Its difficult to talk about this book without running the risk of divulging anything, which is sad because I really quite enjoyed this one and wish I could discuss it in more depth. I thought it was a great follow up to an excellent series opener, and it ratchets up the horrors of what people experience in this dystopian society.
One of my favorite things about Katniss is that her background has taught her that she needs to question things and think for herself. It makes her suspicious of everything, which I find to be very believable because its exactly what most of us would do if we were faced with the same situations. Its a survival instinct that makes her pretty cautious, as well as fiercely loyal.
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Read this book in a day it was so amazing. Was not expecting what happened in this book to happen, and MAJOR cliff hanger at the end. I don't want to spoil this for anyone, but I loved this book even more compared to the first one! This one really makes you go "OMG" and want to read it as quickly as possible to find out what is going on!
I tore through this one too. It was hard to see how the author would (a) resolve Katniss' Peeta/Gale dilemma; and (b) keep the reader interested, but she manages. Only one complaint: It is a bit of a contrivance to throw in the "Quarter Quell." One would think that it would have been mentioned in the first book because it would be such a monumentous event and due to the relevance of its timing in relation to Katniss' hunger game experience. Clearly the author did not have this in mind until the first book was such a hit. Still the use of the "Quarter Quell", even as contrived as it is, gives the second book the suspense it needs and moves the overall plot of the trilogy forward in a way I could not have foreseen. I am really looking forward to Book 3!!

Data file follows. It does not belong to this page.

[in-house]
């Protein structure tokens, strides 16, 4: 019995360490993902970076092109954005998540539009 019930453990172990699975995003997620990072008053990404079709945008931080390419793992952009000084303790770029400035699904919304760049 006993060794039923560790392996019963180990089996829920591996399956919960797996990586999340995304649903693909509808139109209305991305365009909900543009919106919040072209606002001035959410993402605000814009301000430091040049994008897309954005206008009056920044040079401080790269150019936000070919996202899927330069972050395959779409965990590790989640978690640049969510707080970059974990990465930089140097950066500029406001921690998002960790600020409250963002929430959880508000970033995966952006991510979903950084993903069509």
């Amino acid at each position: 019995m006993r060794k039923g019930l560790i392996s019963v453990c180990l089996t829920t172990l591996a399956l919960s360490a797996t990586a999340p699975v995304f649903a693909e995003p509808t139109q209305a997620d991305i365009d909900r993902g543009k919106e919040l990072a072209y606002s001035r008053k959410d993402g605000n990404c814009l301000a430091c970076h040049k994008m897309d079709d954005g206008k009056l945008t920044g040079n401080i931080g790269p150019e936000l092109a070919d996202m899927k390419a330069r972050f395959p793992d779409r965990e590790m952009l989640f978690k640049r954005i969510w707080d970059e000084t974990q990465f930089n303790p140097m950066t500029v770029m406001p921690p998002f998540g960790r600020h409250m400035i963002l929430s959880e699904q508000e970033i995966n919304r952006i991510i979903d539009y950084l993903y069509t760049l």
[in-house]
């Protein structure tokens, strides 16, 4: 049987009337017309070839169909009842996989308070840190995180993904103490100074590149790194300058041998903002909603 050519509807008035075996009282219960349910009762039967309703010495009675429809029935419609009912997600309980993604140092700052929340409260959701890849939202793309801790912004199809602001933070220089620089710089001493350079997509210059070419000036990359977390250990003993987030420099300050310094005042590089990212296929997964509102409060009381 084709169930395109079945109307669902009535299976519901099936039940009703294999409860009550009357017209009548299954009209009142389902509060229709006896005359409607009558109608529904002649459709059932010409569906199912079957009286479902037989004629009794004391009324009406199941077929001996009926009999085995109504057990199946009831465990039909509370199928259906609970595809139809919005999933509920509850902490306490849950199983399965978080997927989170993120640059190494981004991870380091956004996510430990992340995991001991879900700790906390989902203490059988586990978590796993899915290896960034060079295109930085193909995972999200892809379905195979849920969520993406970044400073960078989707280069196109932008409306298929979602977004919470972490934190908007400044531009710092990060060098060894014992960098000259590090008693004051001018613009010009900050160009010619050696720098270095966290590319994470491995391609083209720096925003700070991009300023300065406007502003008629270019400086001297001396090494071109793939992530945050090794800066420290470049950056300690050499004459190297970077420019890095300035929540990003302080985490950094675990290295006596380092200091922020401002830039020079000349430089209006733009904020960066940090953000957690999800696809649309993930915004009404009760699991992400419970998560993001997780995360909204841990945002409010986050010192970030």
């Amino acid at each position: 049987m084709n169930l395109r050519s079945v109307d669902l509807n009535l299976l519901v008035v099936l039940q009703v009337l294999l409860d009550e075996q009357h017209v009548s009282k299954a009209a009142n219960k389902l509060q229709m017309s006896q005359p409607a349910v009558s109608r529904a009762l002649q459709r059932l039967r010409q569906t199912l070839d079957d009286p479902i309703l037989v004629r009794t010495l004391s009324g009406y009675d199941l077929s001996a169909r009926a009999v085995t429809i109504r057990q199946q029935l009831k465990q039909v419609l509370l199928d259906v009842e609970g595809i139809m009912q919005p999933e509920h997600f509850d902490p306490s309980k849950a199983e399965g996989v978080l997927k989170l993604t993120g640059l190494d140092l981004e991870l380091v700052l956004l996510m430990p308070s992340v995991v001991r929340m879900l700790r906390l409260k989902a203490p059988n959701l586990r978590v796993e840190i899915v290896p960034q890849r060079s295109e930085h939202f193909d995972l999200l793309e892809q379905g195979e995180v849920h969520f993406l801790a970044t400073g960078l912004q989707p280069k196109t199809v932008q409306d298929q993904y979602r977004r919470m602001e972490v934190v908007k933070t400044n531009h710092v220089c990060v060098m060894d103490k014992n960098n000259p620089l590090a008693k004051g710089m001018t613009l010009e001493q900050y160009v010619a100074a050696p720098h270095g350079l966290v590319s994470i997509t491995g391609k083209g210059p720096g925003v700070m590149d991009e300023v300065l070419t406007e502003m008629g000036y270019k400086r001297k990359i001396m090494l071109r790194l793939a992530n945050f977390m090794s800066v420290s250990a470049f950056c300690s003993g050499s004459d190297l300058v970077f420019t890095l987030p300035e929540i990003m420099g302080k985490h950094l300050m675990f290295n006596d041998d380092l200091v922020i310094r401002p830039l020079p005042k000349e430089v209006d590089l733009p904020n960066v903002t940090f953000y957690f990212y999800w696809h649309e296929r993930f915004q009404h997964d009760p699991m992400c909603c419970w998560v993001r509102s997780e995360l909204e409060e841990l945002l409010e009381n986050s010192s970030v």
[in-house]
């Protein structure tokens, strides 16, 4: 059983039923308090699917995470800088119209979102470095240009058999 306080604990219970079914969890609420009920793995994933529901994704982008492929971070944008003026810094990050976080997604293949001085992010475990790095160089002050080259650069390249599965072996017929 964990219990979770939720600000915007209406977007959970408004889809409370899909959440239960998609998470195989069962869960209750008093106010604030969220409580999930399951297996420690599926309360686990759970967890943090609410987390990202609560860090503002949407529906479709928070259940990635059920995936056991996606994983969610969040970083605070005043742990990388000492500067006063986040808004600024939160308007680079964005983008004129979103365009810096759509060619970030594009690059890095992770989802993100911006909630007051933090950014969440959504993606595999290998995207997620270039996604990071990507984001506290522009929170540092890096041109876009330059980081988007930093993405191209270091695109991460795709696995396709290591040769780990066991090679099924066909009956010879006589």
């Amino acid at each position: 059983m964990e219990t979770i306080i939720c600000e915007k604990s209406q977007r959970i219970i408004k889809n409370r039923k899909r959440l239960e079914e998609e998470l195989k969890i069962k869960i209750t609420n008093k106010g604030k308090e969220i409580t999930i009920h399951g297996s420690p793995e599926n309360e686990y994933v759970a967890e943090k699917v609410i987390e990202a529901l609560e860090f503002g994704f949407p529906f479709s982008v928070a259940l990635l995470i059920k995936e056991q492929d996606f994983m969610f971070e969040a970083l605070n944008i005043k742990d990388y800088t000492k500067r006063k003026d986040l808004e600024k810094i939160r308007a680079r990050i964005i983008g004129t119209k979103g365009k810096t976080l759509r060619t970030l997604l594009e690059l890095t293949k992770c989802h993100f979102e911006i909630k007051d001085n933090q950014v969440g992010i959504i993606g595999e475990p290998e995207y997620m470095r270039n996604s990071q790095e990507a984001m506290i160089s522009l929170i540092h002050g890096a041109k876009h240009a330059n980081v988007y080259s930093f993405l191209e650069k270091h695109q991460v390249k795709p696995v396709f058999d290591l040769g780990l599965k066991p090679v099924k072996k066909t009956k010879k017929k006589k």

OMG - this is a GREAT series. Another nail biter all the way to the last page that leaves you hanging and wanting to know more of the story. Easy read, but disturbing - not as disturbing as the Hunger Games but maybe after reading that one, I've become a bit desensitized to it? Still lots of surprises, twists and turns. There are over 600 on the wish list for this -- this one is worth buying your own copy of instead of waiting!
I think I'm one of the few people in the world who doesn't love these books. The first one was better than this one, mostly because all the information was new. I found this one to be fairly redundant. It kept my interest but I just don't like the concept. I can't understand why everyone has gone crazy over this series. I understand they are for young adults but the violence just seems too graphic and unnecessary. I won't be reading the third book.
Ok, so, Catching Fire picks up with Katniss and Peeta back in District 12. They are living in the Victor's Village, and just trying to live their lives as the Star-Crossed lovers still, to the best of their ability, when it's time for the Victor's Tour. They are going to tour all the districts, and show the country how wonderfully in love they are... and they better, because President Snow has come to see Katniss, and threaten everyone she knows and loves if she doesn't.
Well, Peeta ends up doing a public proposal, and he and Katniss are still majorly playing up the Star-Crossed lovers bit, but President Snow says it's not enough. And then the time comes for the Quarter Quell. And the shocker? The reaping is going to come from the districts' previous victors. Katniss is going to have to go back into the arena.